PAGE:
Now do that same "They didn't clear the trees first, everything's just jammed in between them" bit fifty times. You can see the problem, here. In trying to keep the descriptions fresh for each potential description, I've ended up almost doing the opposite. Emily's concise, concentrated descriptions have a line break clearly separating the information you already know from the information you don't. Mine are prettier to read, but once you've read one or two, they get tedious - I can tell they're gonna be tedious to read, because they're tedious to write.

Or rather, they're tedious to write in sequence, one after another - what we still don't know yet is whether or not they'll be any good when you're playing the game. Whether they'll provoke the somewhat ethereal "Yes, I'm there" feeling, and whether they'll provoke a more frustrated "Just let me get to the bit that's most important" feeling. That's hard to predict and even harder to test for.

But hell, we'll have some Outposts done Emily-style, and some Outposts done Dan-style, so I guess you can try them both out and see. It's not like I can't go back and edit mine later.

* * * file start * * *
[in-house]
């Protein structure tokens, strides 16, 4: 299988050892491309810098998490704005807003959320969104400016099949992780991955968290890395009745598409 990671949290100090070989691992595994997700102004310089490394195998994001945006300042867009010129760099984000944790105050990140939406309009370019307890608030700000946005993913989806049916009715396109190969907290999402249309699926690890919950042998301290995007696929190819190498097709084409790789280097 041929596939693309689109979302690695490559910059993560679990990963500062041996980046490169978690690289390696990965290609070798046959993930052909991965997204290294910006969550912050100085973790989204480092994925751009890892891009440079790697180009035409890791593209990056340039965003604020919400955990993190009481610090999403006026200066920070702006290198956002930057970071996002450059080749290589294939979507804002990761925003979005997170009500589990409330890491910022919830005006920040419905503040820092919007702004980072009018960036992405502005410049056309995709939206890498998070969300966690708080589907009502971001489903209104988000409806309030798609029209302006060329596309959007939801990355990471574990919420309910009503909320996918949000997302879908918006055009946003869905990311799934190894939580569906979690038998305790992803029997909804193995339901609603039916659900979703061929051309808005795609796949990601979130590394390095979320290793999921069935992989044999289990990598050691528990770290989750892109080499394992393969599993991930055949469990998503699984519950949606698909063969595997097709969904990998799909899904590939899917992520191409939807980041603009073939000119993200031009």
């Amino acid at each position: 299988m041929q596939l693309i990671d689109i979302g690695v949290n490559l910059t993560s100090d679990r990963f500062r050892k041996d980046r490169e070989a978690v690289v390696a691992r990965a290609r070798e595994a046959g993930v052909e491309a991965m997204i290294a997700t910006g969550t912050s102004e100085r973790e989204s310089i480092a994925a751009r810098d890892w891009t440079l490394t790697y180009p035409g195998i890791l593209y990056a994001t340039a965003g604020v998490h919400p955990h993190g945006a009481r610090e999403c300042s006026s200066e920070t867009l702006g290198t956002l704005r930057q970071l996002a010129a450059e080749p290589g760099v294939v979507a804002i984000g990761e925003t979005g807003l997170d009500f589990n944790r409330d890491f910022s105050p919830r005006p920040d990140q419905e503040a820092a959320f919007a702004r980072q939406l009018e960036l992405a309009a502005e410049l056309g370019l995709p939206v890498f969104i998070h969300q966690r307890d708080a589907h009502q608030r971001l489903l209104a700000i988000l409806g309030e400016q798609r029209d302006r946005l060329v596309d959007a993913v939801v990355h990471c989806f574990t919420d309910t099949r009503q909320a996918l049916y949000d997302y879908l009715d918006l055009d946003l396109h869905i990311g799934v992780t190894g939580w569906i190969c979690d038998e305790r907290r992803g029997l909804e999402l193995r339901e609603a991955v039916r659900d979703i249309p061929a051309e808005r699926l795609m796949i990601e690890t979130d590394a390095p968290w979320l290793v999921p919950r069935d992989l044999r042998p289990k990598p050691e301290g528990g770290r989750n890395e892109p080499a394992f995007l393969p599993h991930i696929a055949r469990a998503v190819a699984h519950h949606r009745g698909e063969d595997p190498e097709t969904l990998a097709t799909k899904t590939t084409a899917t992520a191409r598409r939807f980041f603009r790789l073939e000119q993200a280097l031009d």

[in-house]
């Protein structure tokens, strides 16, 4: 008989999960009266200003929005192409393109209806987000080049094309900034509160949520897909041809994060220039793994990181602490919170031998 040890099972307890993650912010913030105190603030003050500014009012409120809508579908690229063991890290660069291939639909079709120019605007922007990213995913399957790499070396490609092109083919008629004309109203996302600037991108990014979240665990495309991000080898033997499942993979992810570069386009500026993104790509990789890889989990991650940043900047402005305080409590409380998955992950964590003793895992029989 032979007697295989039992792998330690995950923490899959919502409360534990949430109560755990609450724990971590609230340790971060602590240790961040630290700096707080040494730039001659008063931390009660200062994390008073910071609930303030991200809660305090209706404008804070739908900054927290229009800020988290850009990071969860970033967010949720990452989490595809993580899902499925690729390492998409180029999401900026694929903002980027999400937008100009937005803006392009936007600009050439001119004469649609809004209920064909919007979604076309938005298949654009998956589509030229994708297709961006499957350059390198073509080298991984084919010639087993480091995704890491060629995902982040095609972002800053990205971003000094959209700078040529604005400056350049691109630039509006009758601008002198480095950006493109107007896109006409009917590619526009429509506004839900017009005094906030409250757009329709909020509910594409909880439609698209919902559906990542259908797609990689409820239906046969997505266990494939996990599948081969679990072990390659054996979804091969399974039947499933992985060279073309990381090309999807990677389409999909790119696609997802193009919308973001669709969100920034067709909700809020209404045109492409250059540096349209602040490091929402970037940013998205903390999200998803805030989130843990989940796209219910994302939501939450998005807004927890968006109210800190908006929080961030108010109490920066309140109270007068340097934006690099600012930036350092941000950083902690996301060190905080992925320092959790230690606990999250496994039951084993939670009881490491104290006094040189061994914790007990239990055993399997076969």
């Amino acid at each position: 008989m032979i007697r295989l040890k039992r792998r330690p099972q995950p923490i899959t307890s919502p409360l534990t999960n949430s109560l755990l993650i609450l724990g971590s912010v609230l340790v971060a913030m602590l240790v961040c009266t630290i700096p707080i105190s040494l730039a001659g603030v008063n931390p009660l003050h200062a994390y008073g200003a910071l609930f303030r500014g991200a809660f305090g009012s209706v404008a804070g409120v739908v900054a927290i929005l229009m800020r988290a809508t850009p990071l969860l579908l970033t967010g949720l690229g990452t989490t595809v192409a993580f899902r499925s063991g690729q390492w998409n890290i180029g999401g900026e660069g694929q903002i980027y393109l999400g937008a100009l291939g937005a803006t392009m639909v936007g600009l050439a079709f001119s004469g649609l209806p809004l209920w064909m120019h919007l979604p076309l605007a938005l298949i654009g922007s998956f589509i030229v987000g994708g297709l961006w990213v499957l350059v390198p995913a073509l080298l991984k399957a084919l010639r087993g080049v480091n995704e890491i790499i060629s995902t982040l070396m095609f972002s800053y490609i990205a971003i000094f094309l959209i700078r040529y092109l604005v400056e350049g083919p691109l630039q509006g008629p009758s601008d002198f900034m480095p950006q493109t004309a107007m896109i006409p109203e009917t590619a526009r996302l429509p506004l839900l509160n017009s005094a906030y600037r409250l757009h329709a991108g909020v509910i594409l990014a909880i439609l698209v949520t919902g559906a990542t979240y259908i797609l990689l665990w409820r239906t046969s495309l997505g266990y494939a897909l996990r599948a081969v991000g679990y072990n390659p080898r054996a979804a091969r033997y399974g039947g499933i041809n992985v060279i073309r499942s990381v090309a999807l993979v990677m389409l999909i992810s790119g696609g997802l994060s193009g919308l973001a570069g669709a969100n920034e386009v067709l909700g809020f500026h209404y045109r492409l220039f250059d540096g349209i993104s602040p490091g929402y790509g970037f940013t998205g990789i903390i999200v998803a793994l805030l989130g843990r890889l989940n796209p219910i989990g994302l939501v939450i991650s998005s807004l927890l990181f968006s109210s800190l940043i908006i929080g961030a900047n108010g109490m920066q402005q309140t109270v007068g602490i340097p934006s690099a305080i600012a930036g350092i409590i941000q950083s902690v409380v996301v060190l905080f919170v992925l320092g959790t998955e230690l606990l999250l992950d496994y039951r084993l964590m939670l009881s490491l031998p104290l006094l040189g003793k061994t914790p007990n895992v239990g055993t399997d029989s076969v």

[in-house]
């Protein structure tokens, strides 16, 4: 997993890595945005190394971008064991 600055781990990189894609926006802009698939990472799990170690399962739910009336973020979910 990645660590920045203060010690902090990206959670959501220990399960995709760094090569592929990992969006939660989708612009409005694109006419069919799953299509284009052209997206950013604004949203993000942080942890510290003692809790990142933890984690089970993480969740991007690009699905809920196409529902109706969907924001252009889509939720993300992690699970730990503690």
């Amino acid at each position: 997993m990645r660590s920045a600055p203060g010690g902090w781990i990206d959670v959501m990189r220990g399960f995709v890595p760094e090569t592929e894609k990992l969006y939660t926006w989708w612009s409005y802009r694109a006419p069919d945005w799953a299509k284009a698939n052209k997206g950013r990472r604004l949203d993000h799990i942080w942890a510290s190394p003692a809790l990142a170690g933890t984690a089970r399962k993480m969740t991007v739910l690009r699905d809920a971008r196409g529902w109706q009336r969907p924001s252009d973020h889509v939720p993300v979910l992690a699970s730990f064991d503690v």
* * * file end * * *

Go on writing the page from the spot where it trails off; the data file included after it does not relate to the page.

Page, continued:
This project isn't like writing, and it isn't like programming either - but neither is it at all like what you would expect programming and writing to combine into.

And now I'm going to quit stalling and go back to writing.

(incidentally, I think I'm figuring out what Twitter is for - it's to stop me from writing loooooong blog posts instead of writing Outpost descriptions)

Monday Updates

This is your Monday Update for... um, 3am Friday. This is where I yammer on about what I've done this week. I've been doing this in the forums for the past few weeks as it was pointed out to me that I never actually write about what I release - and then I noticed that oh, hey, I've got a blog. Look at that.

(hey, some things are more fun when we sneak them out! Some of the best things we've ever written have been sneakily, silently released - and it's always nice for the player who finds them, knowing that she's the first to know...)